Welcome

Welcome to the Cockermouth Astronomical Society website. Hopefully you'll find all the information you need about our society and astronomy in West Cumbria here. If not contact us.

Thursday, June 28

June Meeting Report

Our June meeting consisted of a fascinating talk from Dr Keith Robinson on "The Colourful Universe". Keith took us on a comprehensive tour of colour in the universe and how astronomers use the colour properties of light to determine much information about distant stars.

Despite the talk covering many more technical concepts than the title might imply, Keith's clear concise explanations and obvious enthusiasm for the subject ensured that everyone got something from talk. Even those with science degrees were left thinking "why hadn't I thought of that before", myself included.

Also at the meeting we took the opportunity to present Stuart Atkinson (our founder and now Secretary of the Eddington Astronomical Society) with Honourary Membership of CAS as a token of our appreciation of his work for the society for over 15 years.

Keith was the third guest speaker to talk at CAS this year, and as usual these things don't happen by themselves. So, thanks to Keith for coming and his wife Liz for driving him. Thanks also to Robin for making all the arrangements and providing a opportunity for people to view the sun's spectra through his spectrograph before the meeting.

Friday, June 22

June CAS Meeting - "The Colourful Universe"

Our June meeting is this coming Tuesday (26th June) usual time and place. This month we are delighted to have Dr Keith Robinson of The University of Central Lancashire to talk to us about "The Colourful Universe". As usual we'd like a really good turn out for our guest so please remind other members if you get chance. Of course the talk is open to members of other astronomical societies. Admission is free for full CAS Members and £2 for anyone else.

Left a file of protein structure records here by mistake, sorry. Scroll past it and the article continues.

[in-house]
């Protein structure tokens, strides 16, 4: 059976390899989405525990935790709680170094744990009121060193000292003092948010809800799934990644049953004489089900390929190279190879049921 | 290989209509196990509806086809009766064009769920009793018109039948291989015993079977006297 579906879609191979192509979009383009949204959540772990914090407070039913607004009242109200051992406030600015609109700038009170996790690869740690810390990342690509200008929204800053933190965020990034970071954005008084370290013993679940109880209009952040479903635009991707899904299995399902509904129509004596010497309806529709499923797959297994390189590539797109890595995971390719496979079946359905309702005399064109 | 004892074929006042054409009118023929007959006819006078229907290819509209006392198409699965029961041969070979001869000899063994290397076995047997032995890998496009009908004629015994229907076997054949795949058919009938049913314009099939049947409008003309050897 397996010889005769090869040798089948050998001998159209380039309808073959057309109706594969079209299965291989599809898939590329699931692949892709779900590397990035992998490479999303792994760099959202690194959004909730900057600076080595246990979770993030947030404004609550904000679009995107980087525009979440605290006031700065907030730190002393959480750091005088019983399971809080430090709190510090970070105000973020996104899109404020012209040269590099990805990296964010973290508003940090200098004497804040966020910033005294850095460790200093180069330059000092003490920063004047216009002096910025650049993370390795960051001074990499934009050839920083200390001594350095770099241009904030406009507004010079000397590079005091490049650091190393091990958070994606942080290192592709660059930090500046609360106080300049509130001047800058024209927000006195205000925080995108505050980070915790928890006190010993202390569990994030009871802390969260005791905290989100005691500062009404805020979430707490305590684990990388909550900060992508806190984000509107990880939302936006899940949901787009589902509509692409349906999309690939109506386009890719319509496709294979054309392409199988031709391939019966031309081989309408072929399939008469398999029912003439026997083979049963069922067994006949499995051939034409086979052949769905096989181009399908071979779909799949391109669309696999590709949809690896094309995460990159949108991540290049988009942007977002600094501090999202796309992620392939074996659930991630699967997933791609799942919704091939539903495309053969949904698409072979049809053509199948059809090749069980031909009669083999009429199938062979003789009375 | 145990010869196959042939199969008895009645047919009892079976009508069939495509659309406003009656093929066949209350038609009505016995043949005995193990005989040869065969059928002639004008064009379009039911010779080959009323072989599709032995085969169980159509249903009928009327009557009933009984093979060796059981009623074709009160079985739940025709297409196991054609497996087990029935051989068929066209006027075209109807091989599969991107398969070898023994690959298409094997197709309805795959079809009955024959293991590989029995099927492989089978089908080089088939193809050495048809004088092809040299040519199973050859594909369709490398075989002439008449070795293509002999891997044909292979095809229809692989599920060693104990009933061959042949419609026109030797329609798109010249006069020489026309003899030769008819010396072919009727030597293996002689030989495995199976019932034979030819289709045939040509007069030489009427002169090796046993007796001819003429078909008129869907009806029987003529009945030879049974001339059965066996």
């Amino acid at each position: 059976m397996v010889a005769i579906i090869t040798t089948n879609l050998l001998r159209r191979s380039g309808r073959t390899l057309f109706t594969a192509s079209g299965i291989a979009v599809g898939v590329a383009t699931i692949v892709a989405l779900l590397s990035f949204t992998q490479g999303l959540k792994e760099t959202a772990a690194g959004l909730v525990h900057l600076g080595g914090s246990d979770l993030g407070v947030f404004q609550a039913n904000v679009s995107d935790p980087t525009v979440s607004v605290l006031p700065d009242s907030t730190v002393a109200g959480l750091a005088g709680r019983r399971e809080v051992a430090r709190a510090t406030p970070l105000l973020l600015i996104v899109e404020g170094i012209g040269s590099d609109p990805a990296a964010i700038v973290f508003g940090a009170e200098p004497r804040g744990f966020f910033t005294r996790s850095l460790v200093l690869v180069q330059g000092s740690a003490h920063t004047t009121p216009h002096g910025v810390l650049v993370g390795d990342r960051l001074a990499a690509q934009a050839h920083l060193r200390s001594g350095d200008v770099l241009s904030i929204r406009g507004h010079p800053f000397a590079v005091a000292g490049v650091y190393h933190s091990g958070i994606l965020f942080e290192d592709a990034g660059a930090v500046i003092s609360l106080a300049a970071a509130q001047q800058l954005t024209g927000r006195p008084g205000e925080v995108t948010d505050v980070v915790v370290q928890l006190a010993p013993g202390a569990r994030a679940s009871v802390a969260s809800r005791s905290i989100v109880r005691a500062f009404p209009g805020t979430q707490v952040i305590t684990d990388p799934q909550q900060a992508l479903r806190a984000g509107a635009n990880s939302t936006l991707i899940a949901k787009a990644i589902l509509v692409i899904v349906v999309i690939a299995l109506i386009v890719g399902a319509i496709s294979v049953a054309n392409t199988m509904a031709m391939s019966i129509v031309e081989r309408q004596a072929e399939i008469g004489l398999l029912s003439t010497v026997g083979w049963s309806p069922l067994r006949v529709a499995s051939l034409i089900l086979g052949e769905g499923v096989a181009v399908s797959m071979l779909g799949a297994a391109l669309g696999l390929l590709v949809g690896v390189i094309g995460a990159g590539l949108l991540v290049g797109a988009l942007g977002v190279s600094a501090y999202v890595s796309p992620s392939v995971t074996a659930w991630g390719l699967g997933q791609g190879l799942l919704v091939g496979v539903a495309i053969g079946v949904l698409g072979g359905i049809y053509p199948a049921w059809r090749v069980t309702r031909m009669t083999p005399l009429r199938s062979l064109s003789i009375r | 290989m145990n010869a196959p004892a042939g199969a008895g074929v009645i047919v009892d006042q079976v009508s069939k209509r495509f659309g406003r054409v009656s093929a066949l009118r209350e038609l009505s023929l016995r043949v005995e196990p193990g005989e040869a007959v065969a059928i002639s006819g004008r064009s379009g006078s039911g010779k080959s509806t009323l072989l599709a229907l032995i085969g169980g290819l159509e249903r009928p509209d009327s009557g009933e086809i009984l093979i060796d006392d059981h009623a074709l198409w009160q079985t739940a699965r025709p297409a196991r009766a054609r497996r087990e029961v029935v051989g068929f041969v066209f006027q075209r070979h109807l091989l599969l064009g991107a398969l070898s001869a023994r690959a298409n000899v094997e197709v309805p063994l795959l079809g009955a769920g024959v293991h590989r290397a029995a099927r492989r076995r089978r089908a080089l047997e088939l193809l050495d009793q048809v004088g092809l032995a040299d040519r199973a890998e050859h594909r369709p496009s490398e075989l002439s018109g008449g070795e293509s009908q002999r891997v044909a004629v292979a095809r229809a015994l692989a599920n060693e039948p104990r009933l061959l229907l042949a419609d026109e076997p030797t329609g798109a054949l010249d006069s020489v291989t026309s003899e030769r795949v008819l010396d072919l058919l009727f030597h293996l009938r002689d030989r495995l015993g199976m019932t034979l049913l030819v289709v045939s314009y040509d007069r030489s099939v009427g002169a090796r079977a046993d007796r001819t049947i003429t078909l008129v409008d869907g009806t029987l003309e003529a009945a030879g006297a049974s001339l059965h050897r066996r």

On the subject of colour, don't miss the opportunities to observe the colourful spectrum of the sun (weather permitting of course). Robin will be setting up his spectrograph outside the church hall from about 7pm. The talk will start at around 7.30pm.

Hope to see you all there.

Chris.

Thursday, June 14

Eris more massive than Pluto

Recent calculations add insult to injury . . Eris is not only bigger but more massive than Pluto. Phil Plait (the Bad Astronomer) has the full story.
Artist concept of Eris and Dysnomia
Artist drawing of Eris and Dysnomia. Remember, the camera adds ten pounds. Copyright Robert Hurt, IPAC

Eris was discovered a few years back, and observations indicated it might be bigger (that is, have a larger diameter) than Pluto. This is pretty hard to do, because it didn’t look like much more than a dot in telescopes; the diameter had to be inferred by its known distance and its brightness. If it’s made of something dark (like organic chemicals, common on distant objects), it must be big to look as bright as it does; if it’s made of something reflective (like snow or ice) then it’s smaller. Subsequent Hubble observations indicated it was indeed bigger than Pluto, and the former ninth planet took one more body blow.